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Continuum Percolation of Carbon Nanotubes in Polymeric and Colloidal Media
Andriy V. Kyrylyuk and Paul van der Schoot
Proceedings of the National Academy of Sciences of the United States of America
Vol. 105, No. 24 (Jun. 17, 2008), pp. 8221-8226
Published by: National Academy of Sciences
Stable URL: http://www.jstor.org/stable/25462763
Page Count: 6
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We apply continuum connectedness percolation theory to realistic carbon nanotube systems and predict how bending flexibility, length polydispersity, and attractive interactions between them influence the percolation threshold, demonstrating that it can be used as a predictive tool for designing nanotube-based composite materials. We argue that the host matrix in which the nanotubes are dispersed controls this threshold through the interactions it induces between them during processing and through the degree of connectedness that must be set by the tunneling distance of electrons, at least in the context of conductivity percolation. This provides routes to manipulate the percolation threshold and the level of conductivity in the final product. We find that the percolation threshold of carbon nanotubes is very sensitive to the degree of connectedness, to the presence of small quantities of longer rods, and to very weak attractive interactions between them. Bending flexibility or tortuosity, on the other hand, has only a fairly weak impact on the percolation threshold.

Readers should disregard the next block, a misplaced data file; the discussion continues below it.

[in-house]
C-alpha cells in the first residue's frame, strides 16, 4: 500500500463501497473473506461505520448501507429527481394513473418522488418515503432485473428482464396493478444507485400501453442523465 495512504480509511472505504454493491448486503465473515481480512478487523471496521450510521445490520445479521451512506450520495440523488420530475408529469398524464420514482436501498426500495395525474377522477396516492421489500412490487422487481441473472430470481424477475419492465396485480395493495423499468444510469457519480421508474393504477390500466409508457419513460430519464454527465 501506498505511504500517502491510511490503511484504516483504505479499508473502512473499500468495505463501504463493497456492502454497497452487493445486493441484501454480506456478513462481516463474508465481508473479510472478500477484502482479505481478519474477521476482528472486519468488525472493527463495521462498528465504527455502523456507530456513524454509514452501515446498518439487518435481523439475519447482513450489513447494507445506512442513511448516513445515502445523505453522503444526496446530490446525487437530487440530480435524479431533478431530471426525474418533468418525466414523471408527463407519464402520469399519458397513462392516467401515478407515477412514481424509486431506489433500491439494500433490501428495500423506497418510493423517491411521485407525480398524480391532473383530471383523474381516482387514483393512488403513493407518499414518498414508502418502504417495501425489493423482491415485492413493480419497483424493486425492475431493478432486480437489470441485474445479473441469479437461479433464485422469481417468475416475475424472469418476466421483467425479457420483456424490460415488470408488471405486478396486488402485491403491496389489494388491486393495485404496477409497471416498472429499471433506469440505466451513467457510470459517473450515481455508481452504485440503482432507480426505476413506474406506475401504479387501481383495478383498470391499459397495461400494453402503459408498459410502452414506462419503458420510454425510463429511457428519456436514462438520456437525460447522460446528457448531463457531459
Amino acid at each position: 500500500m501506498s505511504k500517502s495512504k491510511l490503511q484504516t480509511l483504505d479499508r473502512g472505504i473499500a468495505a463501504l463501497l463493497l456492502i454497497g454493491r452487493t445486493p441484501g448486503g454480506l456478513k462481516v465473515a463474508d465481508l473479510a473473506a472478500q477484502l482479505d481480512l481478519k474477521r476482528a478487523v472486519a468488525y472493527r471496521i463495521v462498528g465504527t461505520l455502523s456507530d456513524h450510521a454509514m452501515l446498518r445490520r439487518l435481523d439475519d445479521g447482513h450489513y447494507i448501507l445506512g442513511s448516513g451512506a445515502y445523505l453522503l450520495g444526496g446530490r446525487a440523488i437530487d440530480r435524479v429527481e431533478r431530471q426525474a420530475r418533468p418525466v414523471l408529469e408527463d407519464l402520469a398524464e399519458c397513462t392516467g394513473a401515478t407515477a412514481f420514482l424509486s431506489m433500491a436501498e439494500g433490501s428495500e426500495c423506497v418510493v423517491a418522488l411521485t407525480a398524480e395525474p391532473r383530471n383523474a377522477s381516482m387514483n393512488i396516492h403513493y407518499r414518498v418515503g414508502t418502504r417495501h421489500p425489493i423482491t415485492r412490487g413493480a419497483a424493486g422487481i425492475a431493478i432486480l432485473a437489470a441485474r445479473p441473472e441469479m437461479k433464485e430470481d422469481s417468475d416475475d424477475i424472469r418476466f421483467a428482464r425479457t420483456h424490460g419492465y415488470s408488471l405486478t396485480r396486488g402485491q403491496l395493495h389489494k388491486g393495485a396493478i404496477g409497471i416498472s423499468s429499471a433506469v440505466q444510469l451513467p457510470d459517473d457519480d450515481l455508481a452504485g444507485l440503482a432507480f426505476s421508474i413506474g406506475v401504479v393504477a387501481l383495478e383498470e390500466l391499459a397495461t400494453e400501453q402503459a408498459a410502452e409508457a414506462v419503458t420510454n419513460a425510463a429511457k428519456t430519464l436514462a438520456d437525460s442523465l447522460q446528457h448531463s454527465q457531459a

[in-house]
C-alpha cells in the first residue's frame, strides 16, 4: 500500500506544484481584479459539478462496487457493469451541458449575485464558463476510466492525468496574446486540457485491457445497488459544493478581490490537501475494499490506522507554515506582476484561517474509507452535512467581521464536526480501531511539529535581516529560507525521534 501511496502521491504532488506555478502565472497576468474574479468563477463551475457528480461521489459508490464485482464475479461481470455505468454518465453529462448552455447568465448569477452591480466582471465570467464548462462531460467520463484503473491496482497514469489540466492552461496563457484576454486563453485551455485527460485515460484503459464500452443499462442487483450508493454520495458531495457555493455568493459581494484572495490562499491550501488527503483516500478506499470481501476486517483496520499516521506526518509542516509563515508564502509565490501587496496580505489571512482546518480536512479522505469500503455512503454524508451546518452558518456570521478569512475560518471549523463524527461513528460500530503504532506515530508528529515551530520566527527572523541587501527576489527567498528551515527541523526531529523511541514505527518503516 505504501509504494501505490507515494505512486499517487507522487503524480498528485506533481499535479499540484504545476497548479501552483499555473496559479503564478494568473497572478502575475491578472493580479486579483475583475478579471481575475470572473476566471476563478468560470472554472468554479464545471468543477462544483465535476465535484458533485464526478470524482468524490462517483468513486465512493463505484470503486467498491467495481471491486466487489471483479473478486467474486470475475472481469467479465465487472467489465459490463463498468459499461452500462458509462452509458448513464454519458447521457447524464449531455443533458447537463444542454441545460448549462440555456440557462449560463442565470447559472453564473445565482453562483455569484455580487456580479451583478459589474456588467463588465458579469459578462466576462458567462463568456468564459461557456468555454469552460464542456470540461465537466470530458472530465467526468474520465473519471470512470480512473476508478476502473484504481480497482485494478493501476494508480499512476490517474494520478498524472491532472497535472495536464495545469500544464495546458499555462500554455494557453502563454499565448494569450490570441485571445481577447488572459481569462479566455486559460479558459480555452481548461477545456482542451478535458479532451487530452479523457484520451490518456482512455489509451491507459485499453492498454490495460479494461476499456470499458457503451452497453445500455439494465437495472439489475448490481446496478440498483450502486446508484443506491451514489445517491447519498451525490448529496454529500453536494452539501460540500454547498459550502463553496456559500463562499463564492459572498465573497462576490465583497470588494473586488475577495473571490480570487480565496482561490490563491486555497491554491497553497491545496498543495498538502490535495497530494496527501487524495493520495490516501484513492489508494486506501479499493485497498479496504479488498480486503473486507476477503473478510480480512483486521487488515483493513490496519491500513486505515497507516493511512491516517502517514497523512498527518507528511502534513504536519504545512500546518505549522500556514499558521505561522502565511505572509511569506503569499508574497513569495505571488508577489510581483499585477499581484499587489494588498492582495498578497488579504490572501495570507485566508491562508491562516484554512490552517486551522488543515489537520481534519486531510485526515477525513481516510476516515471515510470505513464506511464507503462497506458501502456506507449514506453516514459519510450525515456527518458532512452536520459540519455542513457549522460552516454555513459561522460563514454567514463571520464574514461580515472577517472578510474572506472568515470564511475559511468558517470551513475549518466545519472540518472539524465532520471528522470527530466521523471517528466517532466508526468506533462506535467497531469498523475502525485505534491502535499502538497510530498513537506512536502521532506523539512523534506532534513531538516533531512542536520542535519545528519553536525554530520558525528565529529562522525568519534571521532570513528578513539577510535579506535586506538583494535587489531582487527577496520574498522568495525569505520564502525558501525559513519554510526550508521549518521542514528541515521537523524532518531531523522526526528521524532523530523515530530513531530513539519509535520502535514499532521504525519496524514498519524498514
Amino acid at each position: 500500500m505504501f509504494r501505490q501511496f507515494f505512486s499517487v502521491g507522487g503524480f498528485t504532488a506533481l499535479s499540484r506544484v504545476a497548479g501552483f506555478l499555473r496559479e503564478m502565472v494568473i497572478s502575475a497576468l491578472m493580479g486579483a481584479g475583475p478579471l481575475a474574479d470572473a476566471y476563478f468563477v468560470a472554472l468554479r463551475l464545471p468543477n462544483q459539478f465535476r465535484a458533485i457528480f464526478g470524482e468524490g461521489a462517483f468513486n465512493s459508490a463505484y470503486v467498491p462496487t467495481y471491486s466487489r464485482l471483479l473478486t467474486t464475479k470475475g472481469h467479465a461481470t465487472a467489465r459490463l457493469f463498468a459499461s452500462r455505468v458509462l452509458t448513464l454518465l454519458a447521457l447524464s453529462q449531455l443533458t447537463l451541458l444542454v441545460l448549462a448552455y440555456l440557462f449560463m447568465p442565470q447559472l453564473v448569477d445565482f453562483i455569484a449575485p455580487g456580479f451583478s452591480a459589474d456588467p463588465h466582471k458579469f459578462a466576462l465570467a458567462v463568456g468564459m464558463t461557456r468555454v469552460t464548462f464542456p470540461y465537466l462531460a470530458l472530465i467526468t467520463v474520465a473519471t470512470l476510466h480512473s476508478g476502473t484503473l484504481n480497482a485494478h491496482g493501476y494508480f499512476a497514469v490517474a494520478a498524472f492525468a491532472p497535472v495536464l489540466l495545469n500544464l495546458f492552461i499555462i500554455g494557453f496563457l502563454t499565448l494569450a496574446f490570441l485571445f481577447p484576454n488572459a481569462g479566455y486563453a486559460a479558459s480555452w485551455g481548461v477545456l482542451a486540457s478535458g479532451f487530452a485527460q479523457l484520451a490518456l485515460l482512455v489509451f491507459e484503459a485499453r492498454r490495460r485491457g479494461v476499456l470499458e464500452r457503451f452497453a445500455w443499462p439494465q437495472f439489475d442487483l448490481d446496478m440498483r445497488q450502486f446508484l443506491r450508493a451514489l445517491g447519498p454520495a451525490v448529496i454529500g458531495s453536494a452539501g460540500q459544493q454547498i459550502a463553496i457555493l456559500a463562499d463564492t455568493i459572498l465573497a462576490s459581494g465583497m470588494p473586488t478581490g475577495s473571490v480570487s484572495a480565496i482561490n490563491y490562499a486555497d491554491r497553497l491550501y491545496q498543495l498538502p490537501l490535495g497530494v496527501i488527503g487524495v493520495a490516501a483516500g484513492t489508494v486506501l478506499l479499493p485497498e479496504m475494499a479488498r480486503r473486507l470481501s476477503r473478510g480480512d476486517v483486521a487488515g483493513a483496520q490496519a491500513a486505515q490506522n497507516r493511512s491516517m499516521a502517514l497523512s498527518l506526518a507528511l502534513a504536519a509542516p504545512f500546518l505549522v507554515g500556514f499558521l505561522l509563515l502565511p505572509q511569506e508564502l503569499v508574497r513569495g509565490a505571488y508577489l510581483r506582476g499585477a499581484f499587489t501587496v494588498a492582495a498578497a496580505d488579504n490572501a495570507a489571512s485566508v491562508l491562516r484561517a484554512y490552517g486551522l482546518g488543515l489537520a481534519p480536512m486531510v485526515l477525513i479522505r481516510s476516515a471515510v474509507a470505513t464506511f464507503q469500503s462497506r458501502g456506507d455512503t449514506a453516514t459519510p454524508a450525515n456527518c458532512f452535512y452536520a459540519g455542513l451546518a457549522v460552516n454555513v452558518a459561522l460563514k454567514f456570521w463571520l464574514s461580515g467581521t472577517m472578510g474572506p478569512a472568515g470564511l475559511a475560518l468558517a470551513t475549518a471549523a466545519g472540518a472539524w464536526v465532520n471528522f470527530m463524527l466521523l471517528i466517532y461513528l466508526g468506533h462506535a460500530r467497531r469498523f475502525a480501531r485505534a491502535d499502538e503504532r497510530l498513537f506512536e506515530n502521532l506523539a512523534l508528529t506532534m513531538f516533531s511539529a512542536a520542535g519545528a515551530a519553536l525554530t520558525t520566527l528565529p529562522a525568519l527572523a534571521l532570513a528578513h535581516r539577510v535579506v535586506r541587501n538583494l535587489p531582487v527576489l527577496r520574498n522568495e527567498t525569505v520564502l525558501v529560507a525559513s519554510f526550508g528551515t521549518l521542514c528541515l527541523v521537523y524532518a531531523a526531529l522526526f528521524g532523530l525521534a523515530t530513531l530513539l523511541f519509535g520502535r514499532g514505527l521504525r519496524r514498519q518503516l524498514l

Proceedings of the National Academy of Sciences of the United States of America © 2008 National Academy of Sciences